"There is broad recognition that population ageing presents both a significant opportunity and a challenge," Ban said in his message to mark the International Day of Older Persons.
"The opportunity is to benefit from the many contributions older persons make to society. The challenge is to act on this understanding now through the adoption of policies that promote social inclusion and intergenerational solidarity."
By 2050, 80 per cent of the world's older people will live in developing countries and the population over 60 years old will be larger than the population under 15, according to the UN Population Fund (UNFPA).
With the 2015 deadline for achieving the eight anti-poverty targets known as the Millennium Development Goals (MDGs) fast approaching, discussions to shape a vision for development beyond that date are intensifying.
"In this effort, we must address shifting demographics, especially the needs and concerns of the world's increasing number of older persons," Ban said.
This year's theme for the Day, 'The future we want: what older persons are saying,' has been chosen to draw attention to the efforts of older persons, civil society groups, UN organizations and Member States to place the issue of ageing on the international development agenda.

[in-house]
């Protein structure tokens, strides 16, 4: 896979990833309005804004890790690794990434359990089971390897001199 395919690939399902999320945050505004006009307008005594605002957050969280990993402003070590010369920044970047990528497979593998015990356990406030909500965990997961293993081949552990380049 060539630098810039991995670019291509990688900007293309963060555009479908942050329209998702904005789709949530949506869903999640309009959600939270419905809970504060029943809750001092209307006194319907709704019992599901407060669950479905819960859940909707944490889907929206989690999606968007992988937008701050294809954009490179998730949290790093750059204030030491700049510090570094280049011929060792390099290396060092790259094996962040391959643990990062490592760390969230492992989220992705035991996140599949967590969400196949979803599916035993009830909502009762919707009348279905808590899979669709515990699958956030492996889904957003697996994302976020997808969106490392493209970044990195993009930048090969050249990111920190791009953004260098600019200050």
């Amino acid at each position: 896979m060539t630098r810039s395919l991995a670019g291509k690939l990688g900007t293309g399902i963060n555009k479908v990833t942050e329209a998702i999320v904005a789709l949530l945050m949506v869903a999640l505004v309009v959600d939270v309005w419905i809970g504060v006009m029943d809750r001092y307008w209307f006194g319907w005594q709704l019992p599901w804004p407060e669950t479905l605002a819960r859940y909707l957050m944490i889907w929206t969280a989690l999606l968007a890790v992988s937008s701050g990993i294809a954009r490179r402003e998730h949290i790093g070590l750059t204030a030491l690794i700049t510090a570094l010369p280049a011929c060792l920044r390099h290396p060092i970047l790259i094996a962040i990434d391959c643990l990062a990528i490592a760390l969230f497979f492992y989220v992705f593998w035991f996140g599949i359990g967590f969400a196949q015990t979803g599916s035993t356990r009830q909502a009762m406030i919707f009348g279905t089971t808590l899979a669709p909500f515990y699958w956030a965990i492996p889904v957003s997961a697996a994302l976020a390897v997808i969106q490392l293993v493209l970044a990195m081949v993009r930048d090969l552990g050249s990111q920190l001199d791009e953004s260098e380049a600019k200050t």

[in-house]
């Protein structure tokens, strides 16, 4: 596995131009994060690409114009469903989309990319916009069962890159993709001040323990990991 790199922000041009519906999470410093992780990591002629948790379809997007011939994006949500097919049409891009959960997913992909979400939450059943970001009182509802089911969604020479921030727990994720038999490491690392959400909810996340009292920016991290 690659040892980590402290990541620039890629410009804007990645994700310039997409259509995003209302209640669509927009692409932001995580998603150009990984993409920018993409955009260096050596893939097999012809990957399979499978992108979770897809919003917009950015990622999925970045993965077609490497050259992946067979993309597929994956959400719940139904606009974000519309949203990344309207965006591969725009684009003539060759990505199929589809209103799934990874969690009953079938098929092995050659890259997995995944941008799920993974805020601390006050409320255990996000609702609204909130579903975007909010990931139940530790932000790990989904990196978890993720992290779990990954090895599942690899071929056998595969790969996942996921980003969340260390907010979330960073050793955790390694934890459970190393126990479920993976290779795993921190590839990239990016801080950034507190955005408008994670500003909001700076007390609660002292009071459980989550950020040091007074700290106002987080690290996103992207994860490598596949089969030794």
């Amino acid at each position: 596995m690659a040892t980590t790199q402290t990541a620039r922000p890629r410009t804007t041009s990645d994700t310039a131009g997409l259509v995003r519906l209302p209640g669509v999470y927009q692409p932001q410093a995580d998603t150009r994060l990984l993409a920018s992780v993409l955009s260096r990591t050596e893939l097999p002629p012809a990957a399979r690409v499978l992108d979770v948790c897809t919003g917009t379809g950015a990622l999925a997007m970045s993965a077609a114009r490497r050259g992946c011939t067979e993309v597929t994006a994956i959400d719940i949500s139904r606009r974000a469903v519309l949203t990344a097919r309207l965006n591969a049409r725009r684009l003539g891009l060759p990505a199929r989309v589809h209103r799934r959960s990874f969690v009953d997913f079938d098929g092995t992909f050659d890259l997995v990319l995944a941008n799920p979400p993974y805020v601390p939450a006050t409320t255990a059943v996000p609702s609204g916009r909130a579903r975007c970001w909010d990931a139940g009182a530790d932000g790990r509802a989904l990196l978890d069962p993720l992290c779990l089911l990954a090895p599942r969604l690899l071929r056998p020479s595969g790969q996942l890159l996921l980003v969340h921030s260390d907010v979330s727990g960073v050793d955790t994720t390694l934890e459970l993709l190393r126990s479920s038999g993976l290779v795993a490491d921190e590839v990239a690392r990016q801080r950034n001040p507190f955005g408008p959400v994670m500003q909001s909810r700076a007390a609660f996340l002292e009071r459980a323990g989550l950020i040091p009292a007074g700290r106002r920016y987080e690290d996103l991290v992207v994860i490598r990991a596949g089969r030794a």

Ban underlined that older persons can help shape the post-2015 development agenda not just by contributing their wisdom, but also by voicing their current needs and concerns.
"[Older persons] are calling for a world where all have food, shelter, clean water and sanitation, and access to basic health services and education. I have included these messages in my vision for a transformative post-2015 development agenda, which is set out in my report, 'A Life of Dignity for All'," Ban said.
"On this International Day of Older Persons, I call on countries and people to commit to removing barriers to older persons' full participation in society while protecting their rights and dignity."
--IBNS (Posted on 02-10-2013)